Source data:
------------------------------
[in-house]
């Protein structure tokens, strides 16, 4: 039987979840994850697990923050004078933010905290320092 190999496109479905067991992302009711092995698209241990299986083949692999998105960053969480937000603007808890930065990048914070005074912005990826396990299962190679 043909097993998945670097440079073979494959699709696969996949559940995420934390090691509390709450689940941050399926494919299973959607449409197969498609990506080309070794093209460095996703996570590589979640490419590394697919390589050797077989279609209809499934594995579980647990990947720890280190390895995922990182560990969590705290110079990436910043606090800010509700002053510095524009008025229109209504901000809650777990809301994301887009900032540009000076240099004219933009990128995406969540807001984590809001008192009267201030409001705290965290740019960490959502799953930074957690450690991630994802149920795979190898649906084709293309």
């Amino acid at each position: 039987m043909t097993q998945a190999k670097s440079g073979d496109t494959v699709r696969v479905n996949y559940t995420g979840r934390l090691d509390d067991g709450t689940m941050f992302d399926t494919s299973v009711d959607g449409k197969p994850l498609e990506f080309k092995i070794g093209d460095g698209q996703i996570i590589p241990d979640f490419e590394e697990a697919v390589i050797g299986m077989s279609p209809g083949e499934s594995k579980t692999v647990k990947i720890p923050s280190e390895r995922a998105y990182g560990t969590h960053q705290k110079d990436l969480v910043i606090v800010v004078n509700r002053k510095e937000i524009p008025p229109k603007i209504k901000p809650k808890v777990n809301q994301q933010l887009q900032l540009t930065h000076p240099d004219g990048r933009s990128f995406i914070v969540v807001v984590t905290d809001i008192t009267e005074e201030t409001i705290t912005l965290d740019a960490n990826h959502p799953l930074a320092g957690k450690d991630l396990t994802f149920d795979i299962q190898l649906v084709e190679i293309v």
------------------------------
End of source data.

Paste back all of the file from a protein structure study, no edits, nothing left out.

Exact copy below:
[in-house]
């Protein structure tokens, strides 16, 4: 039987979840994850697990923050004078933010905290320092 190999496109479905067991992302009711092995698209241990299986083949692999998105960053969480937000603007808890930065990048914070005074912005990826396990299962190679 043909097993998945670097440079073979494959699709696969996949559940995420934390090691509390709450689940941050399926494919299973959607449409197969498609990506080309070794093209460095996703996570590589979640490419590394697919390589050797077989279609209809499934594995579980647990990947720890280190390895995922990182560990969590705290110079990436910043606090800010509700002053510095524009008025229109209504901000809650777990809301994301887009900032540009000076240099004219933009990128995406969540807001984590809001008192009267201030409001705290965290740019960490959502799953930074957690450690991630994802149920795979190898649906084709293309």
């Amino acid at each position: 039987m043909t097993q998945a190999k670097s440079g073979d496109t494959v699709r696969v479905n996949y559940t995420g979840r934390l090691d509390d067991g709450t689940m941050f992302d399926t494919s299973v009711d959607g449409k197969p994850l498609e990506f080309k092995i070794g093209d460095g698209q996703i996570i590589p241990d979640f490419e590394e697990a697919v390589i050797g299986m077989s279609p209809g083949e499934s594995k579980t692999v647990k990947i720890p923050s280190e390895r995922a998105y990182g560990t969590h960053q705290k110079d990436l969480v910043i606090v800010v004078n509700r002053k510095e937000i524009p008025p229109k603007i209504k901000p809650k808890v777990n809301q994301q933010l887009q900032l540009t930065h000076p240099d004219g990048r933009s990128f995406i914070v969540v807001v984590t905290d809001i008192t009267e005074e201030t409001i705290t912005l965290d740019a960490n990826h959502p799953l930074a320092g957690k450690d991630l396990t994802f149920d795979i299962q190898l649906v084709e190679i293309v």